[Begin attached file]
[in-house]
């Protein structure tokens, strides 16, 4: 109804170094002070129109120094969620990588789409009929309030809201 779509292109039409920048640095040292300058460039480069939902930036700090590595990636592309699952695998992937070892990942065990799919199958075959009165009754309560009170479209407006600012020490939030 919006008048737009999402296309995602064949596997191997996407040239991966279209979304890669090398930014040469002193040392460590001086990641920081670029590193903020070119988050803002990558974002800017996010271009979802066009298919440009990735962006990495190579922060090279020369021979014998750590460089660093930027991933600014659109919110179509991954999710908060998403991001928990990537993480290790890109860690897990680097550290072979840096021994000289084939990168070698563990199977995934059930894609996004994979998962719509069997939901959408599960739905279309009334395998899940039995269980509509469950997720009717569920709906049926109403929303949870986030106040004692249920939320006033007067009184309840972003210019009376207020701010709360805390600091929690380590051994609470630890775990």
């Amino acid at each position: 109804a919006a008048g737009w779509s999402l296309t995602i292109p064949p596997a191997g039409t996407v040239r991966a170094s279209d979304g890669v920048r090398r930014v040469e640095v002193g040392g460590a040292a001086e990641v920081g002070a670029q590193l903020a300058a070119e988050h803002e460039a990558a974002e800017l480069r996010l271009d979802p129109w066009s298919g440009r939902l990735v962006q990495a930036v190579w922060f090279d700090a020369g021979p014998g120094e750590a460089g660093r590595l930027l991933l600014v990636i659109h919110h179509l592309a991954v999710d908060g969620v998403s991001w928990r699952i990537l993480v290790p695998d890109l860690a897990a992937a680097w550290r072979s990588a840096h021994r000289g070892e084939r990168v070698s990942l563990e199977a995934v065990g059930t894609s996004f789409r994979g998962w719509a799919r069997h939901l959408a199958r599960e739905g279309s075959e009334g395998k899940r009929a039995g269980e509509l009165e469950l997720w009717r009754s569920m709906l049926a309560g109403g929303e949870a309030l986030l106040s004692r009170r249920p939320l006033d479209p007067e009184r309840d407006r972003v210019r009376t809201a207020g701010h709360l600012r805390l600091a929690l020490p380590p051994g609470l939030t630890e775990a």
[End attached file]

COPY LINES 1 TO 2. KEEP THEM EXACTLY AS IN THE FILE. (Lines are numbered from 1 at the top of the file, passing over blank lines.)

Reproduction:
[in-house]
């Protein structure tokens, strides 16, 4: 109804170094002070129109120094969620990588789409009929309030809201 779509292109039409920048640095040292300058460039480069939902930036700090590595990636592309699952695998992937070892990942065990799919199958075959009165009754309560009170479209407006600012020490939030 919006008048737009999402296309995602064949596997191997996407040239991966279209979304890669090398930014040469002193040392460590001086990641920081670029590193903020070119988050803002990558974002800017996010271009979802066009298919440009990735962006990495190579922060090279020369021979014998750590460089660093930027991933600014659109919110179509991954999710908060998403991001928990990537993480290790890109860690897990680097550290072979840096021994000289084939990168070698563990199977995934059930894609996004994979998962719509069997939901959408599960739905279309009334395998899940039995269980509509469950997720009717569920709906049926109403929303949870986030106040004692249920939320006033007067009184309840972003210019009376207020701010709360805390600091929690380590051994609470630890775990």